Tiny Cargo Trailer Conversion – Electrical

With the roof fan installed, I had some encouragement to rework the trailer wiring so that I could get some airflow while working inside. The factory wiring was terrible! It looked like this on both sides of the back door. It was disappointing to find this. However, in retrospect, I’m not sure what method “quality builders” are using in the same location. This area was covered by aluminum flashing and is probably never seen by the average owner. Still, as a career electronics man, it was unacceptable to me and one of the first things I wanted to address. The wiring harness enters the interior through and unsealed hole in the frame. Once inside, the harness quickly became a patchwork of what appeared to be whatever wire colors that the Homesteader crew had laying around, especially once the wires crossed over to the other side of the trailer.

Remember, I removed the floor before installing on the roof fan. I had plenty of room to get comfortable inside for my task of cutting out the mess and rewiring a replacement harness. Without a floor, it was easy to see that Homesteader appeared to have intentionally twisted the harness MANY times during routing. However, after thinking about it, I believe they started with a coiled-up wiring harness and then didn’t take the time to simply unroll it before pulling it through the routing path. Oh, wait! They didn’t follow a routing path because the wiring wasn’t passed through the metal wiring brackets on the trailer frame (see photo album).

I was able to extend the interior end of the harness by over a foot by removing the twists and routing the harness properly. Then I bought a new harness so that I could rewire the interior with observance to proper wire coloring. The brown wire (tail lights) was going to be busy since it had a lot of places to go: two tail lights, five marker light circuits, the factory interior light, the license plate light, a camera, and to a 12V distribution panel that feeds the roof fan, a forward interior light, and a battery. I decided to use a pair of small barrier strips for relatively clean wire routing. It was a tedious task, but I think the end result looks much better, even though the two terminal strips will be concealed beneath trim panels.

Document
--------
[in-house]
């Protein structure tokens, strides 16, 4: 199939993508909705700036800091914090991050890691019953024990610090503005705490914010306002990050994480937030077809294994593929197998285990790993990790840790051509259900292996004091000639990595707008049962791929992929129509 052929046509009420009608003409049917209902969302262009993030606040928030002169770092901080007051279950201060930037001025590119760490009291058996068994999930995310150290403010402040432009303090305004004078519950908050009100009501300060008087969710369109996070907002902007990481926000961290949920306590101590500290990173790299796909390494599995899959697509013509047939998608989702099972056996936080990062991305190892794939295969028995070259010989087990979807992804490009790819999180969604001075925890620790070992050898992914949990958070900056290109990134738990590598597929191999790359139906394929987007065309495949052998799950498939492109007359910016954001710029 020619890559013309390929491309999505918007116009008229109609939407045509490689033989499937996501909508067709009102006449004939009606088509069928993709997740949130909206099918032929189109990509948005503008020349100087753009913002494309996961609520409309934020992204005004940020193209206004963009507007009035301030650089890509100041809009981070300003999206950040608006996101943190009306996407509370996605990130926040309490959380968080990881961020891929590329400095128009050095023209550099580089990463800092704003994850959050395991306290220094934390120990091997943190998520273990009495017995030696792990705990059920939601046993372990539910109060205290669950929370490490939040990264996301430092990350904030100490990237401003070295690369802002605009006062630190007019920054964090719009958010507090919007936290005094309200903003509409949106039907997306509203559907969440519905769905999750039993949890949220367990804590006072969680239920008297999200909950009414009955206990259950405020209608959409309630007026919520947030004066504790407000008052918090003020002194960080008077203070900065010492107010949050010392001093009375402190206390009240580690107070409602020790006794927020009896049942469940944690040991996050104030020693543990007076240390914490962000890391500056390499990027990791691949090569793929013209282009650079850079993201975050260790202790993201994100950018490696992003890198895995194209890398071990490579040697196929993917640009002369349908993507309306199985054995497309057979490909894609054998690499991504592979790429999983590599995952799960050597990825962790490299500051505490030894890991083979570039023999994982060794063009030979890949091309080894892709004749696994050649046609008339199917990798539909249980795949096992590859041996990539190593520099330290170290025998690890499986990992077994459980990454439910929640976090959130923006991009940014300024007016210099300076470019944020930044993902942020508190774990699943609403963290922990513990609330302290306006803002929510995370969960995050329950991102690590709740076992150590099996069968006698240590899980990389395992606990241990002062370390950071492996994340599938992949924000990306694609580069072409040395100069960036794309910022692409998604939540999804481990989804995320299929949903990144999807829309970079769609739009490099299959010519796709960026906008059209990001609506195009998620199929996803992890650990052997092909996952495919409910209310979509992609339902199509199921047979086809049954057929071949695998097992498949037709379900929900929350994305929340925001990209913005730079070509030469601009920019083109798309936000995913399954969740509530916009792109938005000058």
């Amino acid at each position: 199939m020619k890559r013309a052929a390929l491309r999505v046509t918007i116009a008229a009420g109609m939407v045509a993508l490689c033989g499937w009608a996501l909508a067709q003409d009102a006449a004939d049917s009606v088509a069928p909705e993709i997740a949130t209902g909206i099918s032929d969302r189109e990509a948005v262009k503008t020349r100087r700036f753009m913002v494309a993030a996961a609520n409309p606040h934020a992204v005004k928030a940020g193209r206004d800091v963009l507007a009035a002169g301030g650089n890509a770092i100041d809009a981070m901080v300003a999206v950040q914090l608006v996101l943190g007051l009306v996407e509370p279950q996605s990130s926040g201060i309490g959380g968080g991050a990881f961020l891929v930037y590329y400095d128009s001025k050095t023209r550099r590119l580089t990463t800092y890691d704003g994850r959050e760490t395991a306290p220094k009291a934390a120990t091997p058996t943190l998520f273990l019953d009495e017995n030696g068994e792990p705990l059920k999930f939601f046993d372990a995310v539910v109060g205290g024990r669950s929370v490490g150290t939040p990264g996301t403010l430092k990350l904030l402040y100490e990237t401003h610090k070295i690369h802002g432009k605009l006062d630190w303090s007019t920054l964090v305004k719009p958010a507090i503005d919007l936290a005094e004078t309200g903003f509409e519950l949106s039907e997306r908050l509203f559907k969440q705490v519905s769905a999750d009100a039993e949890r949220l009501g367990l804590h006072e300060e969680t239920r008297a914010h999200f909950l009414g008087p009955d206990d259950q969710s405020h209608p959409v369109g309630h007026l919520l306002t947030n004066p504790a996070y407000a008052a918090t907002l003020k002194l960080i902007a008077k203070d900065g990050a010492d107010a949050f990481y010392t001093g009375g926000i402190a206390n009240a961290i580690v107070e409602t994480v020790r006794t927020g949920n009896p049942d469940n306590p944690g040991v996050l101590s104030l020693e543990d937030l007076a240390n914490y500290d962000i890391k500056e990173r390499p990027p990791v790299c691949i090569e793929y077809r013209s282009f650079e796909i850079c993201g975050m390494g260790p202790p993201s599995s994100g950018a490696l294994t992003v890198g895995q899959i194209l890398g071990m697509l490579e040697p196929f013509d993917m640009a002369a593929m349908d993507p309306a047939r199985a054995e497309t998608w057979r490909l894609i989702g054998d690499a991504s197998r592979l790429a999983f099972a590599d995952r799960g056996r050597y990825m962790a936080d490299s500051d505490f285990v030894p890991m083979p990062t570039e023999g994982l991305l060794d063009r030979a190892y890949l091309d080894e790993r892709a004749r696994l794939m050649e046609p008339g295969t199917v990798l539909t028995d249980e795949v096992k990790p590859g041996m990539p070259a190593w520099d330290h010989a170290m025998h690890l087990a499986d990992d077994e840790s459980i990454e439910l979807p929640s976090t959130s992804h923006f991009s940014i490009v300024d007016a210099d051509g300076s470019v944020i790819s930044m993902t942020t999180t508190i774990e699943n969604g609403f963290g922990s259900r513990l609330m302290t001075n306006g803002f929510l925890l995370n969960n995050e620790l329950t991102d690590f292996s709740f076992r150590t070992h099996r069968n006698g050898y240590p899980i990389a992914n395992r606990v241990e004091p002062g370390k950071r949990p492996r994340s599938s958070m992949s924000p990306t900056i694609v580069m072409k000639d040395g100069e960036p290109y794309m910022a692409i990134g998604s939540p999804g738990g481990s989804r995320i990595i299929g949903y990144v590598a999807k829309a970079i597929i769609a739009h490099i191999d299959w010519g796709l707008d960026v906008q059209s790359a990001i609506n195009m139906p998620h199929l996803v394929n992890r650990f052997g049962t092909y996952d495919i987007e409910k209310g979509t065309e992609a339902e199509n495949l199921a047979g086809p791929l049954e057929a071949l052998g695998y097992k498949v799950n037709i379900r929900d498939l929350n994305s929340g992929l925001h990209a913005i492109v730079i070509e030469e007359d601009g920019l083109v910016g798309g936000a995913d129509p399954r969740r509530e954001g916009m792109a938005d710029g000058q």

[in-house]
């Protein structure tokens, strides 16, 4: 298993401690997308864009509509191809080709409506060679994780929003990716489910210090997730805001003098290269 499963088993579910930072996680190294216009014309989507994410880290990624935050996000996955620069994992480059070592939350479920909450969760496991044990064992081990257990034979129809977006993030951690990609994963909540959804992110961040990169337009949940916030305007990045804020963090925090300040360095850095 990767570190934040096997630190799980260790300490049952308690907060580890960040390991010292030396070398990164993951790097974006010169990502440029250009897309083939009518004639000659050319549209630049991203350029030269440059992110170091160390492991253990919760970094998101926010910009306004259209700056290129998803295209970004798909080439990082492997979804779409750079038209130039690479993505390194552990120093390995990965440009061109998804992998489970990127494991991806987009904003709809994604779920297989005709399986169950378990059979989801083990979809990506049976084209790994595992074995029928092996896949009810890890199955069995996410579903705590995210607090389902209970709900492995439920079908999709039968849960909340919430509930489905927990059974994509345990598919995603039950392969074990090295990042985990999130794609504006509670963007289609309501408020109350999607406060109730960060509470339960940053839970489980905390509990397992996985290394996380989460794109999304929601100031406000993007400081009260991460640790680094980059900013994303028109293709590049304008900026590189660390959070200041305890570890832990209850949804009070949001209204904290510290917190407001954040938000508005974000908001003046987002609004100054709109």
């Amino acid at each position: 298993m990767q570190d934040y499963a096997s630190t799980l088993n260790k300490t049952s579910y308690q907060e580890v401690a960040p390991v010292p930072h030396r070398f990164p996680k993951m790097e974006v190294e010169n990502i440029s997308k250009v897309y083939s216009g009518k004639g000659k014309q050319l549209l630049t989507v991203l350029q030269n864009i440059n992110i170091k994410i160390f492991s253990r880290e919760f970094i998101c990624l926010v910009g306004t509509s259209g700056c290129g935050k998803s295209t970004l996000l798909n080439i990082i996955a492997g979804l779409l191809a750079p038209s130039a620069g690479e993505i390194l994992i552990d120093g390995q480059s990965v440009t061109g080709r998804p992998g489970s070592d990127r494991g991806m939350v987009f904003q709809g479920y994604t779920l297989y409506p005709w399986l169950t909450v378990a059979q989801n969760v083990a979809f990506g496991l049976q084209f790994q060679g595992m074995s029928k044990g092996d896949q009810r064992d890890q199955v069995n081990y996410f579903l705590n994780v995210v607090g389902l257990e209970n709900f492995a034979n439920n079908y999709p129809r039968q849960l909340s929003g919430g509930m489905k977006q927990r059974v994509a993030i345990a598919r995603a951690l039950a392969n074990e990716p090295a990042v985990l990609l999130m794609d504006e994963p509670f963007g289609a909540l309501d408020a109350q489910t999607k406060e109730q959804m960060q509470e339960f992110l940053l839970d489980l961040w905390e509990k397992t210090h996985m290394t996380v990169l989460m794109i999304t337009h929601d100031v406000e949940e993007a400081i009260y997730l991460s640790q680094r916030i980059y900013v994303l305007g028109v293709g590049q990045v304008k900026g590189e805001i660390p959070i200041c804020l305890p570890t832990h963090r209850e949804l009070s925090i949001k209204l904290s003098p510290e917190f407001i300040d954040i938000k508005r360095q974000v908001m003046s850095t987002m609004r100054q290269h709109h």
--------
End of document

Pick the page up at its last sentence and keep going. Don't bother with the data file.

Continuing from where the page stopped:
Are you wondering about the “12V distribution panel?” My original plan was to just power the interior from the tail light circuit. But what about when I’m parked? I don’t want to leave my parking lights on just to power a few small items. So, I added a battery, then a switching circuit for the fan and forward light, then other ideas. The box that houses my switch panel is large enough to add a 115VAC/USB electrical outlet. So, I added a NOCO 15-amp power inlet outside. I figured if I was going to have power anywhere, particularly at home before a trip, then I might as well add a 13-amp smart charger to the mix. For now, my power supply requirements are fairly light. So, I have not opted to add solar panels. Besides, I’m DONE messing with that roof!  😉  I don’t have a voltage inverter in the trailer. I can use the one that’s in the car if I have a pressing need for household power. Therefore, I should be able to keep my batteries charged, either from shore power or while I’m driving.

Check out this video to learn about the function of this panel. Next, I’ll share my work on the trailer’s interior.



About Scott

I grew up near Houston, TX and served in the U. S. Coast Guard for over 30 years. I have an electronics background and continue to work in the electronics engineering field. I taught myself the basics about automotive systems as well as how to perform some of my own maintenance (cars and bicycles). I became involved with Amateur Radio and computers in 1995. The explosion of technology has made my job and several of my hobbies quite interesting. My hobbies include Volkswagens, bicycling, photography, electronics, amateur radio, web management, and reptiles. Visit my websites to learn more.
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